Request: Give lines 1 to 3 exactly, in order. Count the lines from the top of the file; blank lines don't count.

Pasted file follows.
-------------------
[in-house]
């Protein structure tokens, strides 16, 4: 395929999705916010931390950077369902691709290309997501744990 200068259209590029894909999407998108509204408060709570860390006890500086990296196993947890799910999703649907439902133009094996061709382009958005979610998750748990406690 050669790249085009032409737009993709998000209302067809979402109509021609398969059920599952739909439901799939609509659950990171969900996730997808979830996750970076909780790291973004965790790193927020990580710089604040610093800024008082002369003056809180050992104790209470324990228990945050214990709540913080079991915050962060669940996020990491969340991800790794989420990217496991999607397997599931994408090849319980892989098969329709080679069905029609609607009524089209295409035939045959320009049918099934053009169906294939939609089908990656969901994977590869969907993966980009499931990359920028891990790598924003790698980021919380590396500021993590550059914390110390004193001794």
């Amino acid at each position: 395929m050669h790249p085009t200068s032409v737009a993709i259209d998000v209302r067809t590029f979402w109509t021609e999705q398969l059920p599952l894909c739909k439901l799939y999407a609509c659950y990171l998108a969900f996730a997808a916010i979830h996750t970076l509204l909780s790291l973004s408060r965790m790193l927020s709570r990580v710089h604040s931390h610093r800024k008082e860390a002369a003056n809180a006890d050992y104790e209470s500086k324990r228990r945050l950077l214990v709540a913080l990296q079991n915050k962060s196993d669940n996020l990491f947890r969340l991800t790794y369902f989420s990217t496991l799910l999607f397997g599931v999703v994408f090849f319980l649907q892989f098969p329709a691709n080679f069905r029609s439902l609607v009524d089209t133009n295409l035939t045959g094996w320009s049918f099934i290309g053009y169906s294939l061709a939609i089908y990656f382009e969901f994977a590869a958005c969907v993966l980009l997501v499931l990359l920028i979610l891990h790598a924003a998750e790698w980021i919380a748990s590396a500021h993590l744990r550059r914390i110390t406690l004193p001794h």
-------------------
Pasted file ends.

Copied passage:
[in-house]
């Protein structure tokens, strides 16, 4: 395929999705916010931390950077369902691709290309997501744990 200068259209590029894909999407998108509204408060709570860390006890500086990296196993947890799910999703649907439902133009094996061709382009958005979610998750748990406690 050669790249085009032409737009993709998000209302067809979402109509021609398969059920599952739909439901799939609509659950990171969900996730997808979830996750970076909780790291973004965790790193927020990580710089604040610093800024008082002369003056809180050992104790209470324990228990945050214990709540913080079991915050962060669940996020990491969340991800790794989420990217496991999607397997599931994408090849319980892989098969329709080679069905029609609607009524089209295409035939045959320009049918099934053009169906294939939609089908990656969901994977590869969907993966980009499931990359920028891990790598924003790698980021919380590396500021993590550059914390110390004193001794």
């Amino acid at each position: 395929m050669h790249p085009t200068s032409v737009a993709i259209d998000v209302r067809t590029f979402w109509t021609e999705q398969l059920p599952l894909c739909k439901l799939y999407a609509c659950y990171l998108a969900f996730a997808a916010i979830h996750t970076l509204l909780s790291l973004s408060r965790m790193l927020s709570r990580v710089h604040s931390h610093r800024k008082e860390a002369a003056n809180a006890d050992y104790e209470s500086k324990r228990r945050l950077l214990v709540a913080l990296q079991n915050k962060s196993d669940n996020l990491f947890r969340l991800t790794y369902f989420s990217t496991l799910l999607f397997g599931v999703v994408f090849f319980l649907q892989f098969p329709a691709n080679f069905r029609s439902l609607v009524d089209t133009n295409l035939t045959g094996w320009s049918f099934i290309g053009y169906s294939l061709a939609i089908y990656f382009e969901f994977a590869a958005c969907v993966l980009l997501v499931l990359l920028i979610l891990h790598a924003a998750e790698w980021i919380a748990s590396a500021h993590l744990r550059r914390i110390t406690l004193p001794h």